Cancer Clinical Trials at the National Institutes of Health Clinical Center
The Clinical Center at the National Institutes of Health (NIH) in Bethesda, Maryland, is America’s largest hospital devoted entirely to research with people. Here, doctors and researchers seek new ways to diagnose, treat, and prevent disease. Unlike most hospitals, to be seen at the Clinical Center you must have an illness that is being studied and be eligible for a clinical trial that is accepting people. Most of the trials that take place here are phase 1 and 2. Often, the treatments under study are being used for the first time in people. The people who take part in clinical trials at the Clinical Center are active partners in medical research and discovery.
The Clinical Center is arranged so that patient care units are close to the labs where related research is taking place. This approach fosters communication and teamwork among doctors and researchers.
NIH is the largest funder of research in biology and medicine in the country. It is part of the United States Department of Health and Human Services.
Cancer Clinical Trials at the NIH Clinical Center
Cancer research at the NIH Clinical Center takes place within the Center for Cancer Research (CCR) and the Developmental Therapeutics Clinic.
Center for Cancer Research (CCR)
The Center for Cancer Research is NCI’s in-house cancer center. Its mission is to improve the lives of people with cancer by solving important, challenging, and neglected problems in cancer research and patient care. CCR’s teams are made up of compassionate doctors, nurses, and care specialists who conduct clinical trials that are testing new treatments.
There are several ways to find CCR clinical trials that are accepting patients. You can:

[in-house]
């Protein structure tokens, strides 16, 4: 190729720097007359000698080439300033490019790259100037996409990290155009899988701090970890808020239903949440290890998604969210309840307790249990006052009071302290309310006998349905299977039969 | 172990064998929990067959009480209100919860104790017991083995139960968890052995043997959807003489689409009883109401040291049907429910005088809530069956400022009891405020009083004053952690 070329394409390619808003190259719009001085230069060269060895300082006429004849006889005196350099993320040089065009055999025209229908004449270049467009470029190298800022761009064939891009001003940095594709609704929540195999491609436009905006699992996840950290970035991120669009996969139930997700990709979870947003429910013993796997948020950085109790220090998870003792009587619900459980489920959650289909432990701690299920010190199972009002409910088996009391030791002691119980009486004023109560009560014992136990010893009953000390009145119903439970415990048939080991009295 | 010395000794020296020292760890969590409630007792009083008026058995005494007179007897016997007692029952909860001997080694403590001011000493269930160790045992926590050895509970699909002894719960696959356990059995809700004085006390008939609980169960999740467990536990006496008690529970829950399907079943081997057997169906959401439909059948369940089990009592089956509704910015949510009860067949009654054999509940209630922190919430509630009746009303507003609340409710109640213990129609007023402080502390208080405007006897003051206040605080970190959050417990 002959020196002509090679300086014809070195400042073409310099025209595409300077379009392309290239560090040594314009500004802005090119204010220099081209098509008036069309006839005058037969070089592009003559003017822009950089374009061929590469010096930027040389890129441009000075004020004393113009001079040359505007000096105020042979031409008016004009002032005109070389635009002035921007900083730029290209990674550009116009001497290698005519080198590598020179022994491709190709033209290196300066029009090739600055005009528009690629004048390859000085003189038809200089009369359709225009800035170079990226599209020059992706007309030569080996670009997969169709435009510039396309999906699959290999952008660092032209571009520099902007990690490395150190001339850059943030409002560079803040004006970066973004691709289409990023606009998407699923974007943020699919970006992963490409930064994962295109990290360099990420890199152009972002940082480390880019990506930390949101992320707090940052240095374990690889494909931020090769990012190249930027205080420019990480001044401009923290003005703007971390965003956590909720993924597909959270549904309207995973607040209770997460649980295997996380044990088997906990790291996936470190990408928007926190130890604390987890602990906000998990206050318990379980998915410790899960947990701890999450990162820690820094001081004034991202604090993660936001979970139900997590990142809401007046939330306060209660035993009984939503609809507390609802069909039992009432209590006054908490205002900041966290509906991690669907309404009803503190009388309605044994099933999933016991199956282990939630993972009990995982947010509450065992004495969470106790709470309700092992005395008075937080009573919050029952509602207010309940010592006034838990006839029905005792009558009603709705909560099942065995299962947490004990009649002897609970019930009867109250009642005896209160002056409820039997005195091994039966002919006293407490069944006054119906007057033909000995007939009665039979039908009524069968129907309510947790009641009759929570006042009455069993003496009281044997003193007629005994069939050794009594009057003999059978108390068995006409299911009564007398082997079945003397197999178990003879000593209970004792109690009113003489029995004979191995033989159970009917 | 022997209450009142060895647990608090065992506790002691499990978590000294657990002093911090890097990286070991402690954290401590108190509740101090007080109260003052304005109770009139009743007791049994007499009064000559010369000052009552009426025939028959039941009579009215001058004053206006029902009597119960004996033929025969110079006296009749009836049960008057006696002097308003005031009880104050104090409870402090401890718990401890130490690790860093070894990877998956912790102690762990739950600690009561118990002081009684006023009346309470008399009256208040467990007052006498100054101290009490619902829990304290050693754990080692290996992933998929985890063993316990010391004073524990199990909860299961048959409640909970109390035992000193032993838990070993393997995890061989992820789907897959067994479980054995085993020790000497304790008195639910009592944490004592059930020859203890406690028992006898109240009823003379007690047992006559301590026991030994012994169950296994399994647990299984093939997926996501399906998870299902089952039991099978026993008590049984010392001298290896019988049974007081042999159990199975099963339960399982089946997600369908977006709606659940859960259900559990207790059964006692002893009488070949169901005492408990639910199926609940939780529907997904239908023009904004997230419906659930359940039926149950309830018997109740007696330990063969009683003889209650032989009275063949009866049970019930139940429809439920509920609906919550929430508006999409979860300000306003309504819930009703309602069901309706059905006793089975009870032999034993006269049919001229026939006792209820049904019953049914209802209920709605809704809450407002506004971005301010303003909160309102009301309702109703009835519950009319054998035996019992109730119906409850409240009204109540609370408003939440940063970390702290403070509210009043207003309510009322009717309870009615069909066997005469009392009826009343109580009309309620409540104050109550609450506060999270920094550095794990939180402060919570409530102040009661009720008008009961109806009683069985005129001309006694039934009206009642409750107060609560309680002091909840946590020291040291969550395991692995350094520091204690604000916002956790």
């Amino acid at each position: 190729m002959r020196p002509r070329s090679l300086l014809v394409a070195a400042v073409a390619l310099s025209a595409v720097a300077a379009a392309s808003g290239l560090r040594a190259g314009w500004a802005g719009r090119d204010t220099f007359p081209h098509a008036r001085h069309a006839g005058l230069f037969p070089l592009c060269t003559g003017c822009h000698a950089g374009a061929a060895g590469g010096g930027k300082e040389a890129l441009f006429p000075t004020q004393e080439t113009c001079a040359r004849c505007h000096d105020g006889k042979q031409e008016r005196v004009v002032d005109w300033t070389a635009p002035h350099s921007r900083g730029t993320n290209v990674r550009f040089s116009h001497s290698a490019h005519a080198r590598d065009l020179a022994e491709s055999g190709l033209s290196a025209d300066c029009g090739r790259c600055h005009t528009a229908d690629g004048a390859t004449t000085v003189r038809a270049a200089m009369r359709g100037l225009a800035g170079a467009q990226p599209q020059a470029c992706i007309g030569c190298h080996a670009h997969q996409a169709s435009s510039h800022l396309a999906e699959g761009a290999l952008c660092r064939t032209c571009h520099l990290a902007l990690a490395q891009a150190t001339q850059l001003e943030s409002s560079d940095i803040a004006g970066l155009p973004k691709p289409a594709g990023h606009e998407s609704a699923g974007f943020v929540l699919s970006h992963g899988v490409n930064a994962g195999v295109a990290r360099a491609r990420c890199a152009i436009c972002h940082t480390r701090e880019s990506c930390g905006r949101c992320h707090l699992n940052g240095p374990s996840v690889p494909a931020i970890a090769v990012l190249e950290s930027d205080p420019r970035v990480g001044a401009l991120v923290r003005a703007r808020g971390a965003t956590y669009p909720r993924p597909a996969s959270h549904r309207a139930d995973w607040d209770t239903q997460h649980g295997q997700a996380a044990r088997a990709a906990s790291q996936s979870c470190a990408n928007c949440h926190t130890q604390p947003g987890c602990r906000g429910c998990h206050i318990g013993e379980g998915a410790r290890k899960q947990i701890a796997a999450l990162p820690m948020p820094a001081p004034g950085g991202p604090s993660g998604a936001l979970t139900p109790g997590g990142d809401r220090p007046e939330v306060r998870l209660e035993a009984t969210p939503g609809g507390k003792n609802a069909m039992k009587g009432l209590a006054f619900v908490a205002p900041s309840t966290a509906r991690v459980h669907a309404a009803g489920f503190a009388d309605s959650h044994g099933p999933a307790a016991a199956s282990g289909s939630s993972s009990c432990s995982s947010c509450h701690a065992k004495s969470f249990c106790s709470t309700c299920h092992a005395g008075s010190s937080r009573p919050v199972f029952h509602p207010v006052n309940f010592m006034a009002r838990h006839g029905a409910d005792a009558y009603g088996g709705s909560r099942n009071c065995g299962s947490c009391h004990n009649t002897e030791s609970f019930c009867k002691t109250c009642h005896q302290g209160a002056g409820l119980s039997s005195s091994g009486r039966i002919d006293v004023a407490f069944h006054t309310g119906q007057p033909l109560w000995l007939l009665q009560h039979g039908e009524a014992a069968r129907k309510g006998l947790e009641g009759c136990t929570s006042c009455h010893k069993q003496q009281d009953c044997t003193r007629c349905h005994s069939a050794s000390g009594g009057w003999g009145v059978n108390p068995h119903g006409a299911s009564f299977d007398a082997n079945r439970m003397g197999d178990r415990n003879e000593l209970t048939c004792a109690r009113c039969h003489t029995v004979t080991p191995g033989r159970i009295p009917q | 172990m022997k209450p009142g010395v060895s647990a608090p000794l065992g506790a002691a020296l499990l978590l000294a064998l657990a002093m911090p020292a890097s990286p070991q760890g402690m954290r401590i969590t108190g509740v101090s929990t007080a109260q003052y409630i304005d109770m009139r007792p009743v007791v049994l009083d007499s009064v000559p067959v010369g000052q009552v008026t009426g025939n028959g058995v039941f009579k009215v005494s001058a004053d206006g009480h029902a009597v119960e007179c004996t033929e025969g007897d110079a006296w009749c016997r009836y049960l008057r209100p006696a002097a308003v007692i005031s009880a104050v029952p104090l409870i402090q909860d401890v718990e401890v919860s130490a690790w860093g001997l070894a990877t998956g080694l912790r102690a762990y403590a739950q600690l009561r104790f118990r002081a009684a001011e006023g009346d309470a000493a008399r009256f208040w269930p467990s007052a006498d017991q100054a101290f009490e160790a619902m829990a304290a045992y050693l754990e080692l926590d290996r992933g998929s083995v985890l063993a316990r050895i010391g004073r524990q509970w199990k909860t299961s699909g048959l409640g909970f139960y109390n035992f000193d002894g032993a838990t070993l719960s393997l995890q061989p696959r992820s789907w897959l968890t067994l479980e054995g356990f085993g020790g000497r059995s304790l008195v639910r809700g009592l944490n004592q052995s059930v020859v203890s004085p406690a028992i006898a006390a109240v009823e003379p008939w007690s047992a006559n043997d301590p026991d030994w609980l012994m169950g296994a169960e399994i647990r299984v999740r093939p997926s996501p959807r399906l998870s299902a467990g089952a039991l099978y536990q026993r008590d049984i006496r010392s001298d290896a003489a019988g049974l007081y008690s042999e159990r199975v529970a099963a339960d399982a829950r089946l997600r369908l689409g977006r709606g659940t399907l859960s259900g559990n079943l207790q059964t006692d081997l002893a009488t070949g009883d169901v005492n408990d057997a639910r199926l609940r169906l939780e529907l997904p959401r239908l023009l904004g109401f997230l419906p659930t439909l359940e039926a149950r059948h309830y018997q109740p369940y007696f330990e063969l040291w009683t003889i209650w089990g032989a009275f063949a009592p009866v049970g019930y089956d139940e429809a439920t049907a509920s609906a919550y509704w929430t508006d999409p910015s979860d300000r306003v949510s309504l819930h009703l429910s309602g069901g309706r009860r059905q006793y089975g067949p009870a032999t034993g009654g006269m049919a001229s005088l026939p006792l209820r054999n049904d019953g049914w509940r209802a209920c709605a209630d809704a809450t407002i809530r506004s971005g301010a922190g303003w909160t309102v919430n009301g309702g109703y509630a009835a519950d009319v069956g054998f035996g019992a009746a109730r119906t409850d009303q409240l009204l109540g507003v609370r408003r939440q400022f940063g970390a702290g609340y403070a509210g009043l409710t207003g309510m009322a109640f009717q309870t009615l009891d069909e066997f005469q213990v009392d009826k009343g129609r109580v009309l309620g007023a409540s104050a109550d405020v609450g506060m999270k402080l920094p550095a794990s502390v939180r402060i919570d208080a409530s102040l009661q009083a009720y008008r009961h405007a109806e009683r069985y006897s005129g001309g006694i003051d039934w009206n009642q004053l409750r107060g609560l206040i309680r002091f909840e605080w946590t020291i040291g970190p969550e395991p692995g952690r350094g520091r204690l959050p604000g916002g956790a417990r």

- Call the Patient Recruitment and Liaison Office at 1-800-411-1222.
- Call the CCR referral coordinator at 1-888-NCI-1937 (1-888-624-1937).
- Search for CCR Trials at NIH.
- Use NCI’s clinical trials advanced search form. Under “Location,” click the button next to “At NIH.” This will show only clinical trials that are going on at the NIH Clinical Center.
If you search for trials yourself, first review the trial information and eligibility criteria for each trial and discuss with your doctor. If you and your doctor find a trial you may be eligible for, your doctor should call the phone number listed under “Locations and Contacts” for instructions on which medical records to send and where to send them. Medical records need to be in English or a certified English translation.
Developmental Therapeutics Clinic
The Developmental Therapeutics Clinic is an NCI clinic that supports the work of the Division of Cancer Treatment and Diagnosis (DCTD). It conducts clinical trials of novel cancer treatment agents for patients with advanced cancer who may have no other standard treatment options. Trials in the clinic use the scientific resources of the DCTD to provide better understanding of techniques of treatment, selection of patients, and combinations of agents.